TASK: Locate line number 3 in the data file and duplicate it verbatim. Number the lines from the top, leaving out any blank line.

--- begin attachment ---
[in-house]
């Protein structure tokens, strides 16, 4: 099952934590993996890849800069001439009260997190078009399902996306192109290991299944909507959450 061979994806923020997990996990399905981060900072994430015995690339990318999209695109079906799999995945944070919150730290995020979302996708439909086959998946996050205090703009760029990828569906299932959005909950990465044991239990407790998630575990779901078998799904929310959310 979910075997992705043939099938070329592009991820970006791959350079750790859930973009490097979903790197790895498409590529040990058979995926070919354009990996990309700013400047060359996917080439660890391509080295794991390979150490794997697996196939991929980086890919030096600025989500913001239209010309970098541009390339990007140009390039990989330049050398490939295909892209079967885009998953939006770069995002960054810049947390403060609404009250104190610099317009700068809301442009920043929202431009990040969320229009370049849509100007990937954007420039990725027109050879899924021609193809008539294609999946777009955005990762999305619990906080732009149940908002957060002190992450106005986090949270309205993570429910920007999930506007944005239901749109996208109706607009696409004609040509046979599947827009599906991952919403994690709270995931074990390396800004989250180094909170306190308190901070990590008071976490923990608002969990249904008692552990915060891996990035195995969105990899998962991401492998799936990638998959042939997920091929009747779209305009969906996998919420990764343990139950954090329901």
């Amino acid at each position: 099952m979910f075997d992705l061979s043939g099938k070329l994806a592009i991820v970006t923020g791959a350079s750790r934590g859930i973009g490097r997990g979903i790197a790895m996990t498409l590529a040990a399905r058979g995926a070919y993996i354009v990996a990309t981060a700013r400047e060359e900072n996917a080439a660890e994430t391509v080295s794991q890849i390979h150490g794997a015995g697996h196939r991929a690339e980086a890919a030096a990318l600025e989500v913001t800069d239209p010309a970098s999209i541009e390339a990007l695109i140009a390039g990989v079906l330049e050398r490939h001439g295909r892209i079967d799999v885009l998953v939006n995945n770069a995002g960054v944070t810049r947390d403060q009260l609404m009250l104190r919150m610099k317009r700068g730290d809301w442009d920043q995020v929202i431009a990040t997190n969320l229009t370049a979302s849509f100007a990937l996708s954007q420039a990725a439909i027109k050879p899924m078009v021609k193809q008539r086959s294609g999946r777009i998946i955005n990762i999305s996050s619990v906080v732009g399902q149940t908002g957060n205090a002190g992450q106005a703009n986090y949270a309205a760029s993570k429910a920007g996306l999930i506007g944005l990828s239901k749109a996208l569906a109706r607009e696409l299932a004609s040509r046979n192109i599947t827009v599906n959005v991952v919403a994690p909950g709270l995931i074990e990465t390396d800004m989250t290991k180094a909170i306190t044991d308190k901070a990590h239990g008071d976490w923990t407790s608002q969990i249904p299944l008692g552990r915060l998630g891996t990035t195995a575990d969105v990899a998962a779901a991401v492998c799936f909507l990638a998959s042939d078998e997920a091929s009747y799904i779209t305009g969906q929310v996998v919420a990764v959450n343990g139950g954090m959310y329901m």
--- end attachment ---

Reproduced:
């Amino acid at each position: 099952m979910f075997d992705l061979s043939g099938k070329l994806a592009i991820v970006t923020g791959a350079s750790r934590g859930i973009g490097r997990g979903i790197a790895m996990t498409l590529a040990a399905r058979g995926a070919y993996i354009v990996a990309t981060a700013r400047e060359e900072n996917a080439a660890e994430t391509v080295s794991q890849i390979h150490g794997a015995g697996h196939r991929a690339e980086a890919a030096a990318l600025e989500v913001t800069d239209p010309a970098s999209i541009e390339a990007l695109i140009a390039g990989v079906l330049e050398r490939h001439g295909r892209i079967d799999v885009l998953v939006n995945n770069a995002g960054v944070t810049r947390d403060q009260l609404m009250l104190r919150m610099k317009r700068g730290d809301w442009d920043q995020v929202i431009a990040t997190n969320l229009t370049a979302s849509f100007a990937l996708s954007q420039a990725a439909i027109k050879p899924m078009v021609k193809q008539r086959s294609g999946r777009i998946i955005n990762i999305s996050s619990v906080v732009g399902q149940t908002g957060n205090a002190g992450q106005a703009n986090y949270a309205a760029s993570k429910a920007g996306l999930i506007g944005l990828s239901k749109a996208l569906a109706r607009e696409l299932a004609s040509r046979n192109i599947t827009v599906n959005v991952v919403a994690p909950g709270l995931i074990e990465t390396d800004m989250t290991k180094a909170i306190t044991d308190k901070a990590h239990g008071d976490w923990t407790s608002q969990i249904p299944l008692g552990r915060l998630g891996t990035t195995a575990d969105v990899a998962a779901a991401v492998c799936f909507l990638a998959s042939d078998e997920a091929s009747y799904i779209t305009g969906q929310v996998v919420a990764v959450n343990g139950g954090m959310y329901m």